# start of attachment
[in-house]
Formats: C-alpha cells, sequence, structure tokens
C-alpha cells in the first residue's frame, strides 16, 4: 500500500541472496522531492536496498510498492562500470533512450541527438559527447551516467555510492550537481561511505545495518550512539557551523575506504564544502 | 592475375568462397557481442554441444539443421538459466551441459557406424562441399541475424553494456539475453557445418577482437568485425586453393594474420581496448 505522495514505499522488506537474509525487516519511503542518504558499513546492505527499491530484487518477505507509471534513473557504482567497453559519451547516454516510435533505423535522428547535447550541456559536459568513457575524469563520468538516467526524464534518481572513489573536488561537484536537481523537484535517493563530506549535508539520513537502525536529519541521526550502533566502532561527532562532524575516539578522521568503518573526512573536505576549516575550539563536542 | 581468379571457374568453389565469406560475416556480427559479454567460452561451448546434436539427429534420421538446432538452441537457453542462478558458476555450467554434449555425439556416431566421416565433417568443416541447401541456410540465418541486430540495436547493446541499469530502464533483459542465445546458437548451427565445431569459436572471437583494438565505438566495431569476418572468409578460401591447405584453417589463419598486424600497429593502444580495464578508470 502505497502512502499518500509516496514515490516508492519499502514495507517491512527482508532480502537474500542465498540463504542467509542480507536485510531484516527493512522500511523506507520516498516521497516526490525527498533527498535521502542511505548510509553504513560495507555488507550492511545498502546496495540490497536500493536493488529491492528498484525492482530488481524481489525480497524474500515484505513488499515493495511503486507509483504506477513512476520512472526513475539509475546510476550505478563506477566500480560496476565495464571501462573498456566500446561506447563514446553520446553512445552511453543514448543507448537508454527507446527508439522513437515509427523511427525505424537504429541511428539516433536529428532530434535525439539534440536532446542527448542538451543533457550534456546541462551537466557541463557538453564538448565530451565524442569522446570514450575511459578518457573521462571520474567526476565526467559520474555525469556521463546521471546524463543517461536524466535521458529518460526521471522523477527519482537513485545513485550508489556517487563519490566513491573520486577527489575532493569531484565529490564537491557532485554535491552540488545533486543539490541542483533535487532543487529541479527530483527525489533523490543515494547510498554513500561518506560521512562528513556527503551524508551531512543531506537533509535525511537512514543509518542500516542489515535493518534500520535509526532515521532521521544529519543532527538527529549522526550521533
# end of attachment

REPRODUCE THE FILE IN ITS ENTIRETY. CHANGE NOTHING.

[in-house]
Formats: C-alpha cells, sequence, structure tokens
C-alpha cells in the first residue's frame, strides 16, 4: 500500500541472496522531492536496498510498492562500470533512450541527438559527447551516467555510492550537481561511505545495518550512539557551523575506504564544502 | 592475375568462397557481442554441444539443421538459466551441459557406424562441399541475424553494456539475453557445418577482437568485425586453393594474420581496448 505522495514505499522488506537474509525487516519511503542518504558499513546492505527499491530484487518477505507509471534513473557504482567497453559519451547516454516510435533505423535522428547535447550541456559536459568513457575524469563520468538516467526524464534518481572513489573536488561537484536537481523537484535517493563530506549535508539520513537502525536529519541521526550502533566502532561527532562532524575516539578522521568503518573526512573536505576549516575550539563536542 | 581468379571457374568453389565469406560475416556480427559479454567460452561451448546434436539427429534420421538446432538452441537457453542462478558458476555450467554434449555425439556416431566421416565433417568443416541447401541456410540465418541486430540495436547493446541499469530502464533483459542465445546458437548451427565445431569459436572471437583494438565505438566495431569476418572468409578460401591447405584453417589463419598486424600497429593502444580495464578508470 502505497502512502499518500509516496514515490516508492519499502514495507517491512527482508532480502537474500542465498540463504542467509542480507536485510531484516527493512522500511523506507520516498516521497516526490525527498533527498535521502542511505548510509553504513560495507555488507550492511545498502546496495540490497536500493536493488529491492528498484525492482530488481524481489525480497524474500515484505513488499515493495511503486507509483504506477513512476520512472526513475539509475546510476550505478563506477566500480560496476565495464571501462573498456566500446561506447563514446553520446553512445552511453543514448543507448537508454527507446527508439522513437515509427523511427525505424537504429541511428539516433536529428532530434535525439539534440536532446542527448542538451543533457550534456546541462551537466557541463557538453564538448565530451565524442569522446570514450575511459578518457573521462571520474567526476565526467559520474555525469556521463546521471546524463543517461536524466535521458529518460526521471522523477527519482537513485545513485550508489556517487563519490566513491573520486577527489575532493569531484565529490564537491557532485554535491552540488545533486543539490541542483533535487532543487529541479527530483527525489533523490543515494547510498554513500561518506560521512562528513556527503551524508551531512543531506537533509535525511537512514543509518542500516542489515535493518534500520535509526532515521532521521544529519543532527538527529549522526550521533